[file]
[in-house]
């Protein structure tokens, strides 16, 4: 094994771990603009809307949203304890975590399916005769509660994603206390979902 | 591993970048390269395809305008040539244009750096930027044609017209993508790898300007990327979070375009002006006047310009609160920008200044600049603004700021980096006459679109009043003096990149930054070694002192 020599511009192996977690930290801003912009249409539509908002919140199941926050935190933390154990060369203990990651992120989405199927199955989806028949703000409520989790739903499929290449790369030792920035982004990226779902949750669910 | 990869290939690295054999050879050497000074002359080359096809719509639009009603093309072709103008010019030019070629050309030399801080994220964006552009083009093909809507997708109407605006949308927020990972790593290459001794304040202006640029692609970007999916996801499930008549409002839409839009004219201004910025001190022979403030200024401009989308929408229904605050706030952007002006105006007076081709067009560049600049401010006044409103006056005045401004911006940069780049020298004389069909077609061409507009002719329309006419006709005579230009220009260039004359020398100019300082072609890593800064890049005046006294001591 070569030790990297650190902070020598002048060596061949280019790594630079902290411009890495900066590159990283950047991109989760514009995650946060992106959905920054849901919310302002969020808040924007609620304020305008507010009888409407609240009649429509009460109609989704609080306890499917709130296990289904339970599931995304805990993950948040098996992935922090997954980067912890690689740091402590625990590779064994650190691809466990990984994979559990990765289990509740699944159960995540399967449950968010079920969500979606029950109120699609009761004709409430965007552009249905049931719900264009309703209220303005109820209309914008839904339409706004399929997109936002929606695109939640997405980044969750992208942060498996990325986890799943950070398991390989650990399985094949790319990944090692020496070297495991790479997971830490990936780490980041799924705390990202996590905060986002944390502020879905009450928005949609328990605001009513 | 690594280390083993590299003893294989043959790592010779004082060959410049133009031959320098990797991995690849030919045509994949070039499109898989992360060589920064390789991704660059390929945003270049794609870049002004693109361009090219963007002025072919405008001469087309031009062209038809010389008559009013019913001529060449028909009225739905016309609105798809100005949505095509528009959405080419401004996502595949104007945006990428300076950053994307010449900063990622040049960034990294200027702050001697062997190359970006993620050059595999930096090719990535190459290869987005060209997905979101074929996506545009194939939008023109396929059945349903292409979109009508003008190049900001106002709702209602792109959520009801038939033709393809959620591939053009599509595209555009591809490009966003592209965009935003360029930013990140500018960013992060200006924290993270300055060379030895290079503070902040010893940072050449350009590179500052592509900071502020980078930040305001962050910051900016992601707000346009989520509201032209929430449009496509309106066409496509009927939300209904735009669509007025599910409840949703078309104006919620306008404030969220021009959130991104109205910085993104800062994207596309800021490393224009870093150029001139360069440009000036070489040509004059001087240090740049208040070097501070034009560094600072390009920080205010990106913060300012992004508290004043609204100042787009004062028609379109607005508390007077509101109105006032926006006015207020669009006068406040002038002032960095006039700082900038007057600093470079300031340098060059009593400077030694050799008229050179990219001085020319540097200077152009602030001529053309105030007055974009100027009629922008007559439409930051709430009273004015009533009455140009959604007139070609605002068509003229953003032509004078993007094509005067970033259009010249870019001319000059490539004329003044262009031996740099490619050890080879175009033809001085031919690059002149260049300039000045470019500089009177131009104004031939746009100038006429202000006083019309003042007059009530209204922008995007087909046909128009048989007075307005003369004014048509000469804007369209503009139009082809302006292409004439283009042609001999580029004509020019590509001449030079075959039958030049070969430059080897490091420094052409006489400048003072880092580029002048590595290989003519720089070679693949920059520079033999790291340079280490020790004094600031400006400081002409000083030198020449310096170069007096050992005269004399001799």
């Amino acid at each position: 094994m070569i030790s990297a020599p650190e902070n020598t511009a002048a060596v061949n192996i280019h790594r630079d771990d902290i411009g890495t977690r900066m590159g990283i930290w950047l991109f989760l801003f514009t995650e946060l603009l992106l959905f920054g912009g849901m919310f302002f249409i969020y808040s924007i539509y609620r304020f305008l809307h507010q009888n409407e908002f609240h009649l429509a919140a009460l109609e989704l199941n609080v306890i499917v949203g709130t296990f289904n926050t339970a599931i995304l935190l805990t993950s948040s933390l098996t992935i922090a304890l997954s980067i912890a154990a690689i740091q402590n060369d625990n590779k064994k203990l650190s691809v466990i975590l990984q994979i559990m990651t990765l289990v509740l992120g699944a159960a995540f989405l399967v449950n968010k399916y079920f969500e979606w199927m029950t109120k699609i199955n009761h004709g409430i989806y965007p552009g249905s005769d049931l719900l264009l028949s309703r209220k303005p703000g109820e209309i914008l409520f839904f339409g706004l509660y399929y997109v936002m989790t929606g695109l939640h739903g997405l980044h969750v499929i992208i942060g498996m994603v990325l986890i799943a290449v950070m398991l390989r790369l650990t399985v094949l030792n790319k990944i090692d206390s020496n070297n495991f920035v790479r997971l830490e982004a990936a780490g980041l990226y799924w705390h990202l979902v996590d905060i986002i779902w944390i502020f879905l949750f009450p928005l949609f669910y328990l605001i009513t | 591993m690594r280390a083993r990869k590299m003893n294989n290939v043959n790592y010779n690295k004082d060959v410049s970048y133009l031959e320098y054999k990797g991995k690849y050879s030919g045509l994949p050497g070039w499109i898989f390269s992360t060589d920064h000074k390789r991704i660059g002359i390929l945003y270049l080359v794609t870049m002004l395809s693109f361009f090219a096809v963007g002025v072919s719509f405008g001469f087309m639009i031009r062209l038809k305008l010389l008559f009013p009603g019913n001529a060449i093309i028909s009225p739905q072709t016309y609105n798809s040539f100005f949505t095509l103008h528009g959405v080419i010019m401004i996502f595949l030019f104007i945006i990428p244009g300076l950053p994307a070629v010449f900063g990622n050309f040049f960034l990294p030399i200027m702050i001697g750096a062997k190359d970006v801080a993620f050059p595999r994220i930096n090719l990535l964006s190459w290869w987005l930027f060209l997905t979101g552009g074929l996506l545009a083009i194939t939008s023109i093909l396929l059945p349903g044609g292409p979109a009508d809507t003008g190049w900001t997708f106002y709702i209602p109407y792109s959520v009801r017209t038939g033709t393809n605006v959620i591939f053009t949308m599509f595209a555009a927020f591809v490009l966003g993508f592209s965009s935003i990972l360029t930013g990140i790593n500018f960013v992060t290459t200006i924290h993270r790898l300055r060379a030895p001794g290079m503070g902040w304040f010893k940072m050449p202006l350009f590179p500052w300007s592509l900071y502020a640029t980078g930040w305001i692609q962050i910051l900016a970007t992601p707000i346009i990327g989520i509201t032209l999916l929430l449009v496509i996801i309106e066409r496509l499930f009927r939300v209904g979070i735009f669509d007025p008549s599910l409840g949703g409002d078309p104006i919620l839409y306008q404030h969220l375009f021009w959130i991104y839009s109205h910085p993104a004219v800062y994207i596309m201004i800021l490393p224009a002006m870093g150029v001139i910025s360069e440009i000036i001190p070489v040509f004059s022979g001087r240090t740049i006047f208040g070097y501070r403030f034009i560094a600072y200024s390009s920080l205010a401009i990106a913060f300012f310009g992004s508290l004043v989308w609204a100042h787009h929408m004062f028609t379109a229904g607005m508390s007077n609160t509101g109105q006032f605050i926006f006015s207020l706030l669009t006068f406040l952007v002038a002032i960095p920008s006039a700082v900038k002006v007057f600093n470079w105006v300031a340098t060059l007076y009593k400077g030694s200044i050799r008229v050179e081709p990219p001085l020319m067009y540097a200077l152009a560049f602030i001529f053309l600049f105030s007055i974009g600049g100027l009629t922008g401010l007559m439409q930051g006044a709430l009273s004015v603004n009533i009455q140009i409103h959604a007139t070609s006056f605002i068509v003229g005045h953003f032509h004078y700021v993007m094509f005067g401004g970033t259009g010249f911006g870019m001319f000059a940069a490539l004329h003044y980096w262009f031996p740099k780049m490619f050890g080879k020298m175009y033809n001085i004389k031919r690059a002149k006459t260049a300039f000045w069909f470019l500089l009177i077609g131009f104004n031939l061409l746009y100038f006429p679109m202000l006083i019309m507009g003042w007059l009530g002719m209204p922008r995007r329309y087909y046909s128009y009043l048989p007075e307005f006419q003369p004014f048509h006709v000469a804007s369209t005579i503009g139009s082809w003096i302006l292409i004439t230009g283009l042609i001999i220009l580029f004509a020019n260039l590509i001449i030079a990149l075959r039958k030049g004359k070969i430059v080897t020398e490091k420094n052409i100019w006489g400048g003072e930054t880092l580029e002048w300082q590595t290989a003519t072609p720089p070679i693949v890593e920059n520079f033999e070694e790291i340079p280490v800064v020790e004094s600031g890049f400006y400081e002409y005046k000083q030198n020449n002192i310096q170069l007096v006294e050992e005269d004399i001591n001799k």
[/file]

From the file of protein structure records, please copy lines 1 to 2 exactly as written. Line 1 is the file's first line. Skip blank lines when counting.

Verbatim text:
[in-house]
């Protein structure tokens, strides 16, 4: 094994771990603009809307949203304890975590399916005769509660994603206390979902 | 591993970048390269395809305008040539244009750096930027044609017209993508790898300007990327979070375009002006006047310009609160920008200044600049603004700021980096006459679109009043003096990149930054070694002192 020599511009192996977690930290801003912009249409539509908002919140199941926050935190933390154990060369203990990651992120989405199927199955989806028949703000409520989790739903499929290449790369030792920035982004990226779902949750669910 | 990869290939690295054999050879050497000074002359080359096809719509639009009603093309072709103008010019030019070629050309030399801080994220964006552009083009093909809507997708109407605006949308927020990972790593290459001794304040202006640029692609970007999916996801499930008549409002839409839009004219201004910025001190022979403030200024401009989308929408229904605050706030952007002006105006007076081709067009560049600049401010006044409103006056005045401004911006940069780049020298004389069909077609061409507009002719329309006419006709005579230009220009260039004359020398100019300082072609890593800064890049005046006294001591 070569030790990297650190902070020598002048060596061949280019790594630079902290411009890495900066590159990283950047991109989760514009995650946060992106959905920054849901919310302002969020808040924007609620304020305008507010009888409407609240009649429509009460109609989704609080306890499917709130296990289904339970599931995304805990993950948040098996992935922090997954980067912890690689740091402590625990590779064994650190691809466990990984994979559990990765289990509740699944159960995540399967449950968010079920969500979606029950109120699609009761004709409430965007552009249905049931719900264009309703209220303005109820209309914008839904339409706004399929997109936002929606695109939640997405980044969750992208942060498996990325986890799943950070398991390989650990399985094949790319990944090692020496070297495991790479997971830490990936780490980041799924705390990202996590905060986002944390502020879905009450928005949609328990605001009513 | 690594280390083993590299003893294989043959790592010779004082060959410049133009031959320098990797991995690849030919045509994949070039499109898989992360060589920064390789991704660059390929945003270049794609870049002004693109361009090219963007002025072919405008001469087309031009062209038809010389008559009013019913001529060449028909009225739905016309609105798809100005949505095509528009959405080419401004996502595949104007945006990428300076950053994307010449900063990622040049960034990294200027702050001697062997190359970006993620050059595999930096090719990535190459290869987005060209997905979101074929996506545009194939939008023109396929059945349903292409979109009508003008190049900001106002709702209602792109959520009801038939033709393809959620591939053009599509595209555009591809490009966003592209965009935003360029930013990140500018960013992060200006924290993270300055060379030895290079503070902040010893940072050449350009590179500052592509900071502020980078930040305001962050910051900016992601707000346009989520509201032209929430449009496509309106066409496509009927939300209904735009669509007025599910409840949703078309104006919620306008404030969220021009959130991104109205910085993104800062994207596309800021490393224009870093150029001139360069440009000036070489040509004059001087240090740049208040070097501070034009560094600072390009920080205010990106913060300012992004508290004043609204100042787009004062028609379109607005508390007077509101109105006032926006006015207020669009006068406040002038002032960095006039700082900038007057600093470079300031340098060059009593400077030694050799008229050179990219001085020319540097200077152009602030001529053309105030007055974009100027009629922008007559439409930051709430009273004015009533009455140009959604007139070609605002068509003229953003032509004078993007094509005067970033259009010249870019001319000059490539004329003044262009031996740099490619050890080879175009033809001085031919690059002149260049300039000045470019500089009177131009104004031939746009100038006429202000006083019309003042007059009530209204922008995007087909046909128009048989007075307005003369004014048509000469804007369209503009139009082809302006292409004439283009042609001999580029004509020019590509001449030079075959039958030049070969430059080897490091420094052409006489400048003072880092580029002048590595290989003519720089070679693949920059520079033999790291340079280490020790004094600031400006400081002409000083030198020449310096170069007096050992005269004399001799």